1. ^ Black, George F., The Surnames of Scotland Their Origin, Meaning and History. New York: New York Public Library, 1946. Print. (ISBN 0-87104-172-3)
  2. ^ Lewis, Samuel, A Topographical Dictionary of England. Institute of Historical Research, 1848, Print.

Other References

  1. Adam, Frank. Clans Septs and Regiments of the Scottish Highlands 8th Edition. London: Bacon (G.W.) & Co, 1970. Print. (ISBN 10-0717945006).
  2. Bolton, Charles Knowles. Bolton's American Armory. Baltimore: Heraldic Book Company, 1964. Print.
  3. Leeson, Francis L. Dictionary of British Peerages. Baltimore: Genealogical Publishing, 1986. Print. (ISBN 0-8063-1121-5).
  4. Donaldson, Gordon and Robert S. Morpeth. Who's Who In Scotish History. Wales: Welsh Academic Press, 1996. Print. (ISBN 186057-0054).
  5. Moody David. Scottish Family History. Baltimore: Genealogical Publishing, 1994. Print. (ISBN 0806312688).
  6. Browne, James. The History of Scotland it's Highlands, Regiments and Clans 8 Volumes. Edinburgh: Francis A Niccolls & Co, 1909. Print.
  7. The Norman People and Their Existing Descendants in the British Dominions and the United States Of America. Baltimore: Genealogical Publishing, 1975. Print. (ISBN 0-8063-0636-X).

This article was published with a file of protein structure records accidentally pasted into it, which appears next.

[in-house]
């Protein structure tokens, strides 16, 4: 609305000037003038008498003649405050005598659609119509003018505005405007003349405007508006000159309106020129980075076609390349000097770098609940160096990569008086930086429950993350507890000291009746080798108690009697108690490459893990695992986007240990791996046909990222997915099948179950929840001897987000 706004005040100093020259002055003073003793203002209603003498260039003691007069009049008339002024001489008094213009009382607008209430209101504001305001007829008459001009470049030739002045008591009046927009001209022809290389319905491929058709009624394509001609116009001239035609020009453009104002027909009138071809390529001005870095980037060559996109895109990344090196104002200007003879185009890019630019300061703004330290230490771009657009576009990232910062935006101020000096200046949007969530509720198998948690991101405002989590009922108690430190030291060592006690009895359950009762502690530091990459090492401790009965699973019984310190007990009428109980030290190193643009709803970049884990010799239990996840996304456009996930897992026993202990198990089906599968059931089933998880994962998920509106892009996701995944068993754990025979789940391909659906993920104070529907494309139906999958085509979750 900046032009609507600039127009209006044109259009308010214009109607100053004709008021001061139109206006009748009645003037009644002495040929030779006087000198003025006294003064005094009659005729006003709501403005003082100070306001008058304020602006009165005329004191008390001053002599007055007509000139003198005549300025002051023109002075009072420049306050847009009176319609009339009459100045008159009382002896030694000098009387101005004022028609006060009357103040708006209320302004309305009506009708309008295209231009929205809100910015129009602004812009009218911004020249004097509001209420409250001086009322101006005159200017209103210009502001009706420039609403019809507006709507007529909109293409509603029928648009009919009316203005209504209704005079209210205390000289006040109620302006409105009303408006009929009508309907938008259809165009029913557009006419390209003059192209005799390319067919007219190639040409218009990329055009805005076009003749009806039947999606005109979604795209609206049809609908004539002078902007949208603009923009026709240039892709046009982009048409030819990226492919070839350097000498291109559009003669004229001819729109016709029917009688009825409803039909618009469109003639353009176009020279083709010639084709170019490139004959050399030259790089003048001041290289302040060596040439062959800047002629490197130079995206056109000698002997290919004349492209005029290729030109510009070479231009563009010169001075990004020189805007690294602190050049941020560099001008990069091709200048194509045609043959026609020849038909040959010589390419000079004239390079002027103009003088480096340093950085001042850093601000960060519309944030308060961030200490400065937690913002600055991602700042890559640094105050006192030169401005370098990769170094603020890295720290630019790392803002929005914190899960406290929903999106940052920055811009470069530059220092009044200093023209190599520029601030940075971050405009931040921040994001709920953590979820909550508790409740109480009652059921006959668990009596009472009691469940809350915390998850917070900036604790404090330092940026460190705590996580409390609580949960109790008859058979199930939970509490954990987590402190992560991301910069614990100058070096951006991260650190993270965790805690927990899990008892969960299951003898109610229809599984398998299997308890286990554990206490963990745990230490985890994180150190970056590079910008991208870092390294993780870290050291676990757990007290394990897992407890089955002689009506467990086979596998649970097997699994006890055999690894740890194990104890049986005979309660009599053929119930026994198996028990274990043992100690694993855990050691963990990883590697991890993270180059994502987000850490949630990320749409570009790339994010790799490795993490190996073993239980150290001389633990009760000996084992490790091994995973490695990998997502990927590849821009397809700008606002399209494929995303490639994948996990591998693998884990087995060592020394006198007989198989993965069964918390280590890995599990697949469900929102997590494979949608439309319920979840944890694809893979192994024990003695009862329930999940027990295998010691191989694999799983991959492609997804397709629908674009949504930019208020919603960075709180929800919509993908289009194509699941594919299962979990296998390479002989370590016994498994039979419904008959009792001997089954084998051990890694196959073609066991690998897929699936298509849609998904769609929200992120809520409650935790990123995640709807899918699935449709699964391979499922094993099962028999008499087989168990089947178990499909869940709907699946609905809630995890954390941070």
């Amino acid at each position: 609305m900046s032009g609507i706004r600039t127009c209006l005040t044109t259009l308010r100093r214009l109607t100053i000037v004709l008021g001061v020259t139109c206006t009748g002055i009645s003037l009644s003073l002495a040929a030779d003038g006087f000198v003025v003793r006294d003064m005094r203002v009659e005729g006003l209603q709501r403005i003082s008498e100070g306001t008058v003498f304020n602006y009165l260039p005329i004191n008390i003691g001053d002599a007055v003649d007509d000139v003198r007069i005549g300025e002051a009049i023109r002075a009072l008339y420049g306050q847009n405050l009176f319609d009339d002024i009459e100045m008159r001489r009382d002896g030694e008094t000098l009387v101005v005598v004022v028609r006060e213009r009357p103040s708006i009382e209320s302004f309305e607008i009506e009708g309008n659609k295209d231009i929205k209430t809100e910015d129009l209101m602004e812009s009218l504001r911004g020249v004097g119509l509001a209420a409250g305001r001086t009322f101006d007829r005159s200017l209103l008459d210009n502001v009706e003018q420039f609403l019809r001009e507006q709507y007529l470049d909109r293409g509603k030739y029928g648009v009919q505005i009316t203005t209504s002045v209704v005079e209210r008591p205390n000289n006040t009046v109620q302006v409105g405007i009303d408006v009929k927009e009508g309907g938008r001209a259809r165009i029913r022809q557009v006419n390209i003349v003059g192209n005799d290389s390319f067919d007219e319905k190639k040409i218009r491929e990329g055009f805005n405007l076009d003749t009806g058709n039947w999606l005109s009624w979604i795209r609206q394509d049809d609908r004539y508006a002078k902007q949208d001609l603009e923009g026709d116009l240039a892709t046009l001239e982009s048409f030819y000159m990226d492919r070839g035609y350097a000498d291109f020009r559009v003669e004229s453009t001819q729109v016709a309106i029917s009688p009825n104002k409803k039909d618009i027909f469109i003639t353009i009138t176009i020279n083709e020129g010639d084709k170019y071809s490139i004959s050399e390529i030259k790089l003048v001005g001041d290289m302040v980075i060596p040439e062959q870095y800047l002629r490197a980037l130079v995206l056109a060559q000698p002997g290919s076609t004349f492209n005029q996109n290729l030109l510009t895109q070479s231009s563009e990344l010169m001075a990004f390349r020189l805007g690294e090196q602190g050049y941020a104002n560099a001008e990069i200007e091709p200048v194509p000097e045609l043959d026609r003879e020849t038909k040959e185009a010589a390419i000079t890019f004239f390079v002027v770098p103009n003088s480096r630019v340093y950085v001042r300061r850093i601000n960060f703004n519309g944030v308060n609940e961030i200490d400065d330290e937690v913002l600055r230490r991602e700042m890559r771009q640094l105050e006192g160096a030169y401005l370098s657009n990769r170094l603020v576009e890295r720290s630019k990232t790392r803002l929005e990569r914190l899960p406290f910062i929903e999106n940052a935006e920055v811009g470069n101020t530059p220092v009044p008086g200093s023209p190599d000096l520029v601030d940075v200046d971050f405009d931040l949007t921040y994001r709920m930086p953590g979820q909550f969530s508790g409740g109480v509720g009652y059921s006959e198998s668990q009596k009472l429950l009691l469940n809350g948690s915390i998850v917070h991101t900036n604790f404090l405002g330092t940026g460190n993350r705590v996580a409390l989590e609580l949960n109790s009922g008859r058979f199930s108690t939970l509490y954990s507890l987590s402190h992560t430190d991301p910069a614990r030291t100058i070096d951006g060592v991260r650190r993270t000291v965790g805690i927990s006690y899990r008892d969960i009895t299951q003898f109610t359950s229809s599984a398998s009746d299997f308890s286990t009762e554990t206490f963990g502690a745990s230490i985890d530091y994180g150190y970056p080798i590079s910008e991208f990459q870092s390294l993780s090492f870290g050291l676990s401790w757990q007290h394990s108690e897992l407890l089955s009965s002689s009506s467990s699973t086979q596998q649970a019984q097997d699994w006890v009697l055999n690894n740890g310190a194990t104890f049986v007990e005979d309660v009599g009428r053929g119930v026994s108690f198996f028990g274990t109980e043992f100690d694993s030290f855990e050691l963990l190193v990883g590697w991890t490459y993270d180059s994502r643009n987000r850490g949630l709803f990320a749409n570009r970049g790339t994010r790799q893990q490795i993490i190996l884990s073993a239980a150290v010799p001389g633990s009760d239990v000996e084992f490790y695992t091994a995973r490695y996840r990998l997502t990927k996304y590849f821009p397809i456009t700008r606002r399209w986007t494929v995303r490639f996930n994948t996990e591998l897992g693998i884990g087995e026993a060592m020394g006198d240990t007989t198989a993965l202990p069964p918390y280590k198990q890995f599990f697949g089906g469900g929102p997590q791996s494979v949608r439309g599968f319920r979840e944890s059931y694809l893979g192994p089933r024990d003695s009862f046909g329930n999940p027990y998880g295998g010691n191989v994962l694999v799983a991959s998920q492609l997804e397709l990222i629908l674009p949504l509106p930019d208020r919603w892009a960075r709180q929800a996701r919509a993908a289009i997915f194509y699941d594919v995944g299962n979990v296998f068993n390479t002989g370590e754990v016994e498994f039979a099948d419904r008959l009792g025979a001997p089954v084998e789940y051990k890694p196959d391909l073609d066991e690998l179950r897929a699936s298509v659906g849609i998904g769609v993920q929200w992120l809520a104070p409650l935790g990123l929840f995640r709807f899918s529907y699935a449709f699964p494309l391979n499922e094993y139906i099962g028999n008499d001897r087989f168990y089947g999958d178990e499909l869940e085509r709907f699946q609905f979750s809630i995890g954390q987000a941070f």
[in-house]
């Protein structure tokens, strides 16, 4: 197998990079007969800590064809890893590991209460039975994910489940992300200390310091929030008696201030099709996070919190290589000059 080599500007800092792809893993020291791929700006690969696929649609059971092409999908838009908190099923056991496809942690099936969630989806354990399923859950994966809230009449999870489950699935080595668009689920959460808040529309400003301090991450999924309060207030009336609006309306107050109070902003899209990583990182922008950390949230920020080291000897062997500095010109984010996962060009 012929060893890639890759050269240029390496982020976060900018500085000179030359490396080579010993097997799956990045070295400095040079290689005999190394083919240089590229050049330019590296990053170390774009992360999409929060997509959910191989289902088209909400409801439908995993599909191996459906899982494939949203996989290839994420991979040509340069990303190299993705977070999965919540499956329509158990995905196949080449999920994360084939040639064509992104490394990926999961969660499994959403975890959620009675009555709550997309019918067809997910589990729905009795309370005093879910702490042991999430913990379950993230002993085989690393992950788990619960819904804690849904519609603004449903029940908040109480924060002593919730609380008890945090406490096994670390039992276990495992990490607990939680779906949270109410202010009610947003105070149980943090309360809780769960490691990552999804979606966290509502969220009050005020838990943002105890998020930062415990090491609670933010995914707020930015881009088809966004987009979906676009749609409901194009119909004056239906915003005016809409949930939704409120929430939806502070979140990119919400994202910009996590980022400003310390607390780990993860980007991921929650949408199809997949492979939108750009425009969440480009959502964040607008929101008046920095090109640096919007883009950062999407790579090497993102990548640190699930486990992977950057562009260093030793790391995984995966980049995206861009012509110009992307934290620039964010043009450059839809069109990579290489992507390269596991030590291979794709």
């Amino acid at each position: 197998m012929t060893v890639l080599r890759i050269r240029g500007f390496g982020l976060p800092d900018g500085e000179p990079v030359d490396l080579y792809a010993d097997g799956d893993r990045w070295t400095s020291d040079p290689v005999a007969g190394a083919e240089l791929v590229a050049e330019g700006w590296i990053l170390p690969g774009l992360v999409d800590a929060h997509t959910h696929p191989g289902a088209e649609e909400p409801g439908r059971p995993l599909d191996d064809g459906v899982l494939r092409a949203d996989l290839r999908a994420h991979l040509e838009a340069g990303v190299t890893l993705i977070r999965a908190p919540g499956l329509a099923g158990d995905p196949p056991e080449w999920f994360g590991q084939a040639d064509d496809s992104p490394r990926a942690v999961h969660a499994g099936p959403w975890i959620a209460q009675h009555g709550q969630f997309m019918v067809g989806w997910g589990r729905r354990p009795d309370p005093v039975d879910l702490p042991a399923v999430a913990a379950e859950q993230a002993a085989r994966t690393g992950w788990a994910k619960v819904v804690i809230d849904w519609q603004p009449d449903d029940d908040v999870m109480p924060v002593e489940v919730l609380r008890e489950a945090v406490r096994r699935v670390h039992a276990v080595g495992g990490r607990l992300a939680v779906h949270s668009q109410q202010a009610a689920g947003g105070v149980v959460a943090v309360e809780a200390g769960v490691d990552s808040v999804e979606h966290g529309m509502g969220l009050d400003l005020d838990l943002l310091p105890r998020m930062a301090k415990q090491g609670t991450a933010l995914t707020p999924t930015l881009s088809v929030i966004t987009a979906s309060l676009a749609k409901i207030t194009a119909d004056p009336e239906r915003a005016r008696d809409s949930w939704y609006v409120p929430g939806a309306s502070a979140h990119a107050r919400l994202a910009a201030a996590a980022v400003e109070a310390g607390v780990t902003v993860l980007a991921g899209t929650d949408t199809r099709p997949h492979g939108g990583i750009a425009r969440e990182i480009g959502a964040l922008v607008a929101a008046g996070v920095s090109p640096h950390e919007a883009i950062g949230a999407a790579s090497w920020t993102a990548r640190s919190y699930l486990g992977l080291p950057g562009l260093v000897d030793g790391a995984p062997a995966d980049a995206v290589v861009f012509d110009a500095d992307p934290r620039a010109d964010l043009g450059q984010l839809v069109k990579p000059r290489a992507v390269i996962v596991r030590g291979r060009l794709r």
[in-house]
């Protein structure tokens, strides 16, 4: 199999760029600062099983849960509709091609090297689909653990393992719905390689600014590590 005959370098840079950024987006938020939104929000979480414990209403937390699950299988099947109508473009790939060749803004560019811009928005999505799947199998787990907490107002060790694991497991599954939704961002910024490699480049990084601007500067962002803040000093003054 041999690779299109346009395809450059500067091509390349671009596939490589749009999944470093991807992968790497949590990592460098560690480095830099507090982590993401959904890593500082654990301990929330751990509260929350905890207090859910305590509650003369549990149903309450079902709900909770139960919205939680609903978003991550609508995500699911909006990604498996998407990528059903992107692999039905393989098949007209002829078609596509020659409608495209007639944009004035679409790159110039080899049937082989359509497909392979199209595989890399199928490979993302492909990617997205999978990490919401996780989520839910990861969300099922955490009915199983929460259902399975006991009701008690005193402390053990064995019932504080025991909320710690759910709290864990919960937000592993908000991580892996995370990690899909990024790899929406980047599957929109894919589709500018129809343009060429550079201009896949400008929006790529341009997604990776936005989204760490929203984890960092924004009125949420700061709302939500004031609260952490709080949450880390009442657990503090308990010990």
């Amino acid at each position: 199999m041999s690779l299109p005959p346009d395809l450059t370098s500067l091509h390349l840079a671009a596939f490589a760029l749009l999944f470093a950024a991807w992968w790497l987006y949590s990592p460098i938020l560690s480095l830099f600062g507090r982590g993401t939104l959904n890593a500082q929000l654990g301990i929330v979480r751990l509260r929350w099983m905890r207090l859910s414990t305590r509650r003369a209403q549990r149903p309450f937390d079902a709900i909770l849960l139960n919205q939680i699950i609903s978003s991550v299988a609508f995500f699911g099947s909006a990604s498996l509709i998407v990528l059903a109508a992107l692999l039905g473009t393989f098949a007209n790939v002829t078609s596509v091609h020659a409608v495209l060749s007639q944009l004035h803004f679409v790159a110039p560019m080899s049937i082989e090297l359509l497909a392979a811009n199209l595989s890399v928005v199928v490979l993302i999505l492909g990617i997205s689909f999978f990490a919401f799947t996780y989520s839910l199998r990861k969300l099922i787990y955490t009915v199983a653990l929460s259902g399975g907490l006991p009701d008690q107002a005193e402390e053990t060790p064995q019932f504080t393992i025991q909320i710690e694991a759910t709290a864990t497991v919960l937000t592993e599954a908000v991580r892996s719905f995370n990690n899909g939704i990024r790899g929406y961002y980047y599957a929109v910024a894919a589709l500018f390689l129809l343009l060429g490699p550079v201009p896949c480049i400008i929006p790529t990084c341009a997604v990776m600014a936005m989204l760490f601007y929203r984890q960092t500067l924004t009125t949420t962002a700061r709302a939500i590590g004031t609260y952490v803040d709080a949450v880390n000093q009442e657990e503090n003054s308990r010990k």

8. Bowman, George Ernest. The Mayflower Reader A Selection of Articales from The Mayflower Descendent. Baltimore: Genealogical Publishing. Print.
  9. Skene, William Forbes Edition. Chronicles of the Picts, Chronicles of the Scots and Other Early Memorials of Scottish History. Edinburgh: H.M. General Register House, 1867. Print.
  10. Egle, William Henry. Pennsylvania Genealogies Scotch-Irish and German. Harrisburg: L.S. Hart, 1886. Print.
  11. ...

The Andersan Family Crest was acquired from the Houseofnames.com archives. The Andersan Family Crest was drawn according to heraldic standards based on published blazons. We generally include the oldest published family crest once associated with each surname.

This page was last modified on 17 February 2016 at 10:08.

Sign Up

  


FREE SHIPPING on orders of $85 or more
House of Names on Facebook
Follow Houseofnames on Twitter